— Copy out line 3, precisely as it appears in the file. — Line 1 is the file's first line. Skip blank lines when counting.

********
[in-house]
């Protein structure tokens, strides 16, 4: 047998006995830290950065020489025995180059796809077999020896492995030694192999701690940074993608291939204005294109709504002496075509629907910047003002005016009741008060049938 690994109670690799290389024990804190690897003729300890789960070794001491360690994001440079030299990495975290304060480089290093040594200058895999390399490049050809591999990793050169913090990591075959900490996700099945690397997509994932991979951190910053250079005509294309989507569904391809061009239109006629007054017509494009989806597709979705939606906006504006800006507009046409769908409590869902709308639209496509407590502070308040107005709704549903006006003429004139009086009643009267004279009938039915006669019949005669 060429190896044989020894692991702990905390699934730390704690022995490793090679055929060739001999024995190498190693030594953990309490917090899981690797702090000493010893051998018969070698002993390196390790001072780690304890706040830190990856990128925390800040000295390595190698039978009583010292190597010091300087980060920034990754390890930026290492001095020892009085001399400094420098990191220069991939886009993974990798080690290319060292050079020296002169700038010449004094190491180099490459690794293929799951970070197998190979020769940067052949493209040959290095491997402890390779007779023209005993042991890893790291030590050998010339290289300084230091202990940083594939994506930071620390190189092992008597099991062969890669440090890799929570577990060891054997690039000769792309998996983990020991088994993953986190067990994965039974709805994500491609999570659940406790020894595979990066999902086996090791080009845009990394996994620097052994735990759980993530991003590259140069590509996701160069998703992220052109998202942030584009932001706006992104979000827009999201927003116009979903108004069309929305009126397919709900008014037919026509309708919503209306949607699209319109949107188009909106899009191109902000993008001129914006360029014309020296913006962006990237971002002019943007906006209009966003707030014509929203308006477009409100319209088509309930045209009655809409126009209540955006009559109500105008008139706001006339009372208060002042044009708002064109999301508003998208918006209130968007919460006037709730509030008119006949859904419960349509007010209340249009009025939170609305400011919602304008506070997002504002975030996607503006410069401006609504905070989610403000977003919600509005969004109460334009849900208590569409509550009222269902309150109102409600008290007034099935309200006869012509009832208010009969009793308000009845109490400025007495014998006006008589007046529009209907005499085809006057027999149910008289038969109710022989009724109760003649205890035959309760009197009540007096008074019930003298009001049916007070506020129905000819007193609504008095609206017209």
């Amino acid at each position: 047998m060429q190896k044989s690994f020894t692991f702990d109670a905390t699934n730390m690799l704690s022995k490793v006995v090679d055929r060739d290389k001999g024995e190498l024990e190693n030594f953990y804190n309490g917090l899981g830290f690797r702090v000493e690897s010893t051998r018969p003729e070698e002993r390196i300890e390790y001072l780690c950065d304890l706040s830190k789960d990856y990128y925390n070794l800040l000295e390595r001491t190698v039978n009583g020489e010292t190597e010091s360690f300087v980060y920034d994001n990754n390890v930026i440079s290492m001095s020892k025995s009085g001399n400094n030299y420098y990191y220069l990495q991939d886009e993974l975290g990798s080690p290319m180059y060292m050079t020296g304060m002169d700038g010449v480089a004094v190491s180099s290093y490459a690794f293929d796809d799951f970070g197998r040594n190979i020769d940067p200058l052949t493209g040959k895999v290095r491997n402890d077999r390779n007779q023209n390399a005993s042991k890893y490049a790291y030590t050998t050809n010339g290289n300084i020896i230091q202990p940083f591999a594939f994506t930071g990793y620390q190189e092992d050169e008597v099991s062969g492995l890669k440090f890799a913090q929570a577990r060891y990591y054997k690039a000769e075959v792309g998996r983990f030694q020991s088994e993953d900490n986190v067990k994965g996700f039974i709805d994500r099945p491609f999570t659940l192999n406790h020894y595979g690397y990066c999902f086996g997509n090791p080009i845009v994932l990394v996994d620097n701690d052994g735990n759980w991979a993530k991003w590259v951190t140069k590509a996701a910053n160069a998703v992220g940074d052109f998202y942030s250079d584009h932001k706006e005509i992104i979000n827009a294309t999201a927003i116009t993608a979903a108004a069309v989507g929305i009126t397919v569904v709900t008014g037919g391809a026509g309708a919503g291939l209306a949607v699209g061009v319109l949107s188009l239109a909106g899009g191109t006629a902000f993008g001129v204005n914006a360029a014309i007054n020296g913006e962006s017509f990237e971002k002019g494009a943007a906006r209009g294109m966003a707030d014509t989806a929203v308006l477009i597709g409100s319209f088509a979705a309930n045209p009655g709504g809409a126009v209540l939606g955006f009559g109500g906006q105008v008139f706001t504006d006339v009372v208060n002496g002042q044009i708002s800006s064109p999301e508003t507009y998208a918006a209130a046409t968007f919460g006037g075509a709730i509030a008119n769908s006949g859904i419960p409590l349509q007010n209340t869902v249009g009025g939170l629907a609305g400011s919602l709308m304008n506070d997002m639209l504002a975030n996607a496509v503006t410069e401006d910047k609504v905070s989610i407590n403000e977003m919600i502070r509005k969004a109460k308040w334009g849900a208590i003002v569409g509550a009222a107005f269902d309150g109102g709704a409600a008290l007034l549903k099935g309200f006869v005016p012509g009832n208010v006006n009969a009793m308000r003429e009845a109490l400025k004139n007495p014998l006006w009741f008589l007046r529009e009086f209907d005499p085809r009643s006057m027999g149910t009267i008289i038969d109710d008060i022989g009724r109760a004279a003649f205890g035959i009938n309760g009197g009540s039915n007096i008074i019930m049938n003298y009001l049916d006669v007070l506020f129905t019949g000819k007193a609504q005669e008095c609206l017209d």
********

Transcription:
């Amino acid at each position: 047998m060429q190896k044989s690994f020894t692991f702990d109670a905390t699934n730390m690799l704690s022995k490793v006995v090679d055929r060739d290389k001999g024995e190498l024990e190693n030594f953990y804190n309490g917090l899981g830290f690797r702090v000493e690897s010893t051998r018969p003729e070698e002993r390196i300890e390790y001072l780690c950065d304890l706040s830190k789960d990856y990128y925390n070794l800040l000295e390595r001491t190698v039978n009583g020489e010292t190597e010091s360690f300087v980060y920034d994001n990754n390890v930026i440079s290492m001095s020892k025995s009085g001399n400094n030299y420098y990191y220069l990495q991939d886009e993974l975290g990798s080690p290319m180059y060292m050079t020296g304060m002169d700038g010449v480089a004094v190491s180099s290093y490459a690794f293929d796809d799951f970070g197998r040594n190979i020769d940067p200058l052949t493209g040959k895999v290095r491997n402890d077999r390779n007779q023209n390399a005993s042991k890893y490049a790291y030590t050998t050809n010339g290289n300084i020896i230091q202990p940083f591999a594939f994506t930071g990793y620390q190189e092992d050169e008597v099991s062969g492995l890669k440090f890799a913090q929570a577990r060891y990591y054997k690039a000769e075959v792309g998996r983990f030694q020991s088994e993953d900490n986190v067990k994965g996700f039974i709805d994500r099945p491609f999570t659940l192999n406790h020894y595979g690397y990066c999902f086996g997509n090791p080009i845009v994932l990394v996994d620097n701690d052994g735990n759980w991979a993530k991003w590259v951190t140069k590509a996701a910053n160069a998703v992220g940074d052109f998202y942030s250079d584009h932001k706006e005509i992104i979000n827009a294309t999201a927003i116009t993608a979903a108004a069309v989507g929305i009126t397919v569904v709900t008014g037919g391809a026509g309708a919503g291939l209306a949607v699209g061009v319109l949107s188009l239109a909106g899009g191109t006629a902000f993008g001129v204005n914006a360029a014309i007054n020296g913006e962006s017509f990237e971002k002019g494009a943007a906006r209009g294109m966003a707030d014509t989806a929203v308006l477009i597709g409100s319209f088509a979705a309930n045209p009655g709504g809409a126009v209540l939606g955006f009559g109500g906006q105008v008139f706001t504006d006339v009372v208060n002496g002042q044009i708002s800006s064109p999301e508003t507009y998208a918006a209130a046409t968007f919460g006037g075509a709730i509030a008119n769908s006949g859904i419960p409590l349509q007010n209340t869902v249009g009025g939170l629907a609305g400011s919602l709308m304008n506070d997002m639209l504002a975030n996607a496509v503006t410069e401006d910047k609504v905070s989610i407590n403000e977003m919600i502070r509005k969004a109460k308040w334009g849900a208590i003002v569409g509550a009222a107005f269902d309150g109102g709704a409600a008290l007034l549903k099935g309200f006869v005016p012509g009832n208010v006006n009969a009793m308000r003429e009845a109490l400025k004139n007495p014998l006006w009741f008589l007046r529009e009086f209907d005499p085809r009643s006057m027999g149910t009267i008289i038969d109710d008060i022989g009724r109760a004279a003649f205890g035959i009938n309760g009197g009540s039915n007096i008074i019930m049938n003298y009001l049916d006669v007070l506020f129905t019949g000819k007193a609504q005669e008095c609206l017209d």